Regulation of Auditors

    The Qatar Financial Markets Authority (QFMA) was established under Law No. 33 of 2005 (as amend by the Amiri Decree of Law No. 14 of 2007 and Law No. 10 of 2009) as an independent supervisory and regulatory authority of financial markets in Qatar. Law No. 8 of 2012 regarding Qatar Financial Markets Authority, as amended by Decree-Law No. 22 of 2018, confirms the QFMA’s independence and having all the powers required for conducting its regulatory, supervisory and control functions more effectively in compliance with the provisions of Law No. 33 of 2005, as amended. QFMA is responsible for QFMA is responsible for (i) conducting regulatory, supervisory and control functions and establishing financial reporting standards; (ii) audit quality assurance reviews for listed entities; and (iii) investigation and disciplining auditors of public interest entities (PIEs).

    The Ministry of Commerce and Industry (MOCI), under Audit Law No. 8 of 2020, is responsible for (i) defining initial and continuing professional development (IPD and CPD, respectively) requirements for auditors; (ii) conducting audit examinations and issuing audit licenses; (iii) establishing auditing standards for all statutory audits; (iv) establishing ethical requirements; (v) conducting an investigation and disciplinary system for auditors of non-PIEs; and (vi) maintaining the registry for auditors and audit firms.

    To practice audit, candidates must (i) complete a bachelor’s degree in accounting from an accredited university in Qatar (or equivalent as deemed appropriate by MOCI); (ii) complete three (3) years of practical experience after graduating from university and provide a certificate of training in an accounting office; (iii) pass the Qatari CPA Exam prior to registration; and (iv) obtaining a practicing license from MOCI. Auditors are required to complete 60 continuing professional development (CPD) hours annually via MOCI-approved trainers. The Qatari Association of Certified Public Accountants (QCPA), subject to oversight by the MOCI, is responsible for delivering the CPD program for auditors.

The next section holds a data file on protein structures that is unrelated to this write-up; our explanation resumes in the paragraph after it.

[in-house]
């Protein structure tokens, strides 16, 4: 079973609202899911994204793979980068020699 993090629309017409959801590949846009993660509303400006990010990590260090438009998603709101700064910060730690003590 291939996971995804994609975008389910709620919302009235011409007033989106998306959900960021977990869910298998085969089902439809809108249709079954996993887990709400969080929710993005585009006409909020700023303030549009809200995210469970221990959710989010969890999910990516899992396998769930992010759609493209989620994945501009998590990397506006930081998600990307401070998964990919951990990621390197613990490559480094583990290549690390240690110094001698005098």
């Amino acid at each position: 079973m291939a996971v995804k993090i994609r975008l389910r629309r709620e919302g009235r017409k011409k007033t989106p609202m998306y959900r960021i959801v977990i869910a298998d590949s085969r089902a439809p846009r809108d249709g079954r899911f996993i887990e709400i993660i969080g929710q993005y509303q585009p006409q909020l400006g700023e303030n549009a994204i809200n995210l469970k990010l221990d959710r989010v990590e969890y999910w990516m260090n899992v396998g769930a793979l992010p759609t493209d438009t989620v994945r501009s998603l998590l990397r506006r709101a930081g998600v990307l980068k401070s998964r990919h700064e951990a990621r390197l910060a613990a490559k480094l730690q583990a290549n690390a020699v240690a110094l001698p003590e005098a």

Regulation of Accounting Experts

    In accordance with Law No. 16 of 2017 on Regulating the Work of Experts, the Ministry of Justice is responsible for (i) defining initial and continuing professional development (IPD and CPD, respectively) requirements for Accounting Experts; (ii) establishing ethical requirements for Accounting Experts; (iv) establishing an investigation and disciplinary system for Accounting Experts; and (v) monitoring performance of Accounting Experts.

    To become an Accounting Expert, candidates must (i) complete a bachelor’s degree in accounting from an accredited university in Qatar (or equivalent as deemed appropriate by MOCI); (ii) complete ten (10) years’ experience after graduating from university (provide a certificate of training in an accounting office); (iii) complete the training and testing program organized by the Ministry of Justice to obtain registration in the Register of Accounting Experts. Registered Accounting Experts are not required to complete a CPD requirement.

    Regulation of non-Accounting Experts

    Graduates from universities in Qatar or equivalent foreign universities recognized by the MOCI who do not wish to seek registration as ‘Accounting Experts’ may practice accounting immediately upon graduating since there is no requirement to obtain an accounting license or pass an examination.